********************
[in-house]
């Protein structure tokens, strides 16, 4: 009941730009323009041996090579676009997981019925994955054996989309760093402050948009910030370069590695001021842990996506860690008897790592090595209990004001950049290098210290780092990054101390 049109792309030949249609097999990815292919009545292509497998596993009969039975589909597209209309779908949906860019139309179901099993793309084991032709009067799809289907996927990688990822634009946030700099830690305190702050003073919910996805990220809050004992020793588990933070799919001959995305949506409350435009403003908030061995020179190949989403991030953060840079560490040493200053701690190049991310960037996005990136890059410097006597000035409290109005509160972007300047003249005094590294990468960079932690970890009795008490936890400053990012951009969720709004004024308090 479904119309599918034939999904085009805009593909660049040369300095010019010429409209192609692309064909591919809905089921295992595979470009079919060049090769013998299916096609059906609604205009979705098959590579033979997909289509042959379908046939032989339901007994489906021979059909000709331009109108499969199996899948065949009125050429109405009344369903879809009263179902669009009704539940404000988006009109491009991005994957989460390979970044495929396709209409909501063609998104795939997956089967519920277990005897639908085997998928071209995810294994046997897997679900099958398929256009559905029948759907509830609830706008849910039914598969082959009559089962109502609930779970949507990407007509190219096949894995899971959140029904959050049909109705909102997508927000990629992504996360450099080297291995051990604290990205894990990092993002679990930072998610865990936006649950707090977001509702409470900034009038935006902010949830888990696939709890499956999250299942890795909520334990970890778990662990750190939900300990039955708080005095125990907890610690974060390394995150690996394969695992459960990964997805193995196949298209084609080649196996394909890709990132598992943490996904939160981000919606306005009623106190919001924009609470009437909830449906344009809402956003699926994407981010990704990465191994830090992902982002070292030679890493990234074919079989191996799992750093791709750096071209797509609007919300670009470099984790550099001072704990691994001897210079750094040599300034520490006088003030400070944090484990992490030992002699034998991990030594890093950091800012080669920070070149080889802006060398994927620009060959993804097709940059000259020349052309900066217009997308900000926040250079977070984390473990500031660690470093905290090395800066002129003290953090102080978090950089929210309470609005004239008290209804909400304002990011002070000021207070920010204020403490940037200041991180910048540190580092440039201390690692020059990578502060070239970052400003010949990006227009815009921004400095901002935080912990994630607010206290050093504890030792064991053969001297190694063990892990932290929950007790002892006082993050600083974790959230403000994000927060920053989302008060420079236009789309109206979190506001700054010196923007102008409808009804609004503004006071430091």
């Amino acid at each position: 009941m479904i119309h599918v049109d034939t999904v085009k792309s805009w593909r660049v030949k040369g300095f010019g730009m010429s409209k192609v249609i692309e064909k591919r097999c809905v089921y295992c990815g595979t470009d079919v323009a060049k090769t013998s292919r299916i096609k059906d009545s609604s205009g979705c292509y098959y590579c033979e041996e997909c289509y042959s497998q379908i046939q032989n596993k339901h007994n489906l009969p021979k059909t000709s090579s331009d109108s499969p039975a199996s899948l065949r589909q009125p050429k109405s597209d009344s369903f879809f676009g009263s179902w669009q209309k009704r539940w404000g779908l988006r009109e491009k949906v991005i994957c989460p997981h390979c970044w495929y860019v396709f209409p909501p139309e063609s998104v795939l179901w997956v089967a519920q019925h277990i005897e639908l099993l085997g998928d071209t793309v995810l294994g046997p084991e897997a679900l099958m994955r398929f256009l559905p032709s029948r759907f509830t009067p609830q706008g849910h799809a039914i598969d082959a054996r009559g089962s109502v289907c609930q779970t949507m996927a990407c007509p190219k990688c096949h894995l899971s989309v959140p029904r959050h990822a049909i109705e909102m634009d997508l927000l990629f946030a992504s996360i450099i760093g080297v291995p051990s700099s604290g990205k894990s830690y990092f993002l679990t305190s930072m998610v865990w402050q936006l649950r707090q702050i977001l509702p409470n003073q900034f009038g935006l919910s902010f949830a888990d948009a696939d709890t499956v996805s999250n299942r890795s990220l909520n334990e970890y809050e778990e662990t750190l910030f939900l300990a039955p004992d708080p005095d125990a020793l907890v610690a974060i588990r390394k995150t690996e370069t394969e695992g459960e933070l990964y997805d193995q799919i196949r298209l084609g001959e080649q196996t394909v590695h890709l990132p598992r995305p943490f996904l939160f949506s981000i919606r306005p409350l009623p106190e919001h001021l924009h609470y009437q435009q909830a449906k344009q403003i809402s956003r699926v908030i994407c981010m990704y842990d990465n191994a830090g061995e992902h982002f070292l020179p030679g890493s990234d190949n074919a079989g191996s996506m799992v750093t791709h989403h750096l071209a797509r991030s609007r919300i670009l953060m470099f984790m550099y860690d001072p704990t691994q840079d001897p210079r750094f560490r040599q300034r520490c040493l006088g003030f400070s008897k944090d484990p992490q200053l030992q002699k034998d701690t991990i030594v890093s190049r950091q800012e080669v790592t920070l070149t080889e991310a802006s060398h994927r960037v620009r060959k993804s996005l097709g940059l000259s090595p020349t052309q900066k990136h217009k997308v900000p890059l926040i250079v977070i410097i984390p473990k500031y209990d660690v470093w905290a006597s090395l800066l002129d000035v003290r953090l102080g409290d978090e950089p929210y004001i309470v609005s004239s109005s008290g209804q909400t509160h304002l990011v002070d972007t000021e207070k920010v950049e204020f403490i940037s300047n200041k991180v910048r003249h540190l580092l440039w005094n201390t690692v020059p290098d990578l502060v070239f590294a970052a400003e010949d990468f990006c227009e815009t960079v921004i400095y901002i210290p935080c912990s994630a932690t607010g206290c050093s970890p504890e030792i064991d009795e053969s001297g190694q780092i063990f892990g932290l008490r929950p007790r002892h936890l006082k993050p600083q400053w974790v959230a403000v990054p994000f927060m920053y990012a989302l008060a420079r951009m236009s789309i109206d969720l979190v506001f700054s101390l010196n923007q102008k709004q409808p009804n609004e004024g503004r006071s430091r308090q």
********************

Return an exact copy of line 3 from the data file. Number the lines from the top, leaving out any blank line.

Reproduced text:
């Amino acid at each position: 009941m479904i119309h599918v049109d034939t999904v085009k792309s805009w593909r660049v030949k040369g300095f010019g730009m010429s409209k192609v249609i692309e064909k591919r097999c809905v089921y295992c990815g595979t470009d079919v323009a060049k090769t013998s292919r299916i096609k059906d009545s609604s205009g979705c292509y098959y590579c033979e041996e997909c289509y042959s497998q379908i046939q032989n596993k339901h007994n489906l009969p021979k059909t000709s090579s331009d109108s499969p039975a199996s899948l065949r589909q009125p050429k109405s597209d009344s369903f879809f676009g009263s179902w669009q209309k009704r539940w404000g779908l988006r009109e491009k949906v991005i994957c989460p997981h390979c970044w495929y860019v396709f209409p909501p139309e063609s998104v795939l179901w997956v089967a519920q019925h277990i005897e639908l099993l085997g998928d071209t793309v995810l294994g046997p084991e897997a679900l099958m994955r398929f256009l559905p032709s029948r759907f509830t009067p609830q706008g849910h799809a039914i598969d082959a054996r009559g089962s109502v289907c609930q779970t949507m996927a990407c007509p190219k990688c096949h894995l899971s989309v959140p029904r959050h990822a049909i109705e909102m634009d997508l927000l990629f946030a992504s996360i450099i760093g080297v291995p051990s700099s604290g990205k894990s830690y990092f993002l679990t305190s930072m998610v865990w402050q936006l649950r707090q702050i977001l509702p409470n003073q900034f009038g935006l919910s902010f949830a888990d948009a696939d709890t499956v996805s999250n299942r890795s990220l909520n334990e970890y809050e778990e662990t750190l910030f939900l300990a039955p004992d708080p005095d125990a020793l907890v610690a974060i588990r390394k995150t690996e370069t394969e695992g459960e933070l990964y997805d193995q799919i196949r298209l084609g001959e080649q196996t394909v590695h890709l990132p598992r995305p943490f996904l939160f949506s981000i919606r306005p409350l009623p106190e919001h001021l924009h609470y009437q435009q909830a449906k344009q403003i809402s956003r699926v908030i994407c981010m990704y842990d990465n191994a830090g061995e992902h982002f070292l020179p030679g890493s990234d190949n074919a079989g191996s996506m799992v750093t791709h989403h750096l071209a797509r991030s609007r919300i670009l953060m470099f984790m550099y860690d001072p704990t691994q840079d001897p210079r750094f560490r040599q300034r520490c040493l006088g003030f400070s008897k944090d484990p992490q200053l030992q002699k034998d701690t991990i030594v890093s190049r950091q800012e080669v790592t920070l070149t080889e991310a802006s060398h994927r960037v620009r060959k993804s996005l097709g940059l000259s090595p020349t052309q900066k990136h217009k997308v900000p890059l926040i250079v977070i410097i984390p473990k500031y209990d660690v470093w905290a006597s090395l800066l002129d000035v003290r953090l102080g409290d978090e950089p929210y004001i309470v609005s004239s109005s008290g209804q909400t509160h304002l990011v002070d972007t000021e207070k920010v950049e204020f403490i940037s300047n200041k991180v910048r003249h540190l580092l440039w005094n201390t690692v020059p290098d990578l502060v070239f590294a970052a400003e010949d990468f990006c227009e815009t960079v921004i400095y901002i210290p935080c912990s994630a932690t607010g206290c050093s970890p504890e030792i064991d009795e053969s001297g190694q780092i063990f892990g932290l008490r929950p007790r002892h936890l006082k993050p600083q400053w974790v959230a403000v990054p994000f927060m920053y990012a989302l008060a420079r951009m236009s789309i109206d969720l979190v506001f700054s101390l010196n923007q102008k709004q409808p009804n609004e004024g503004r006071s430091r308090q």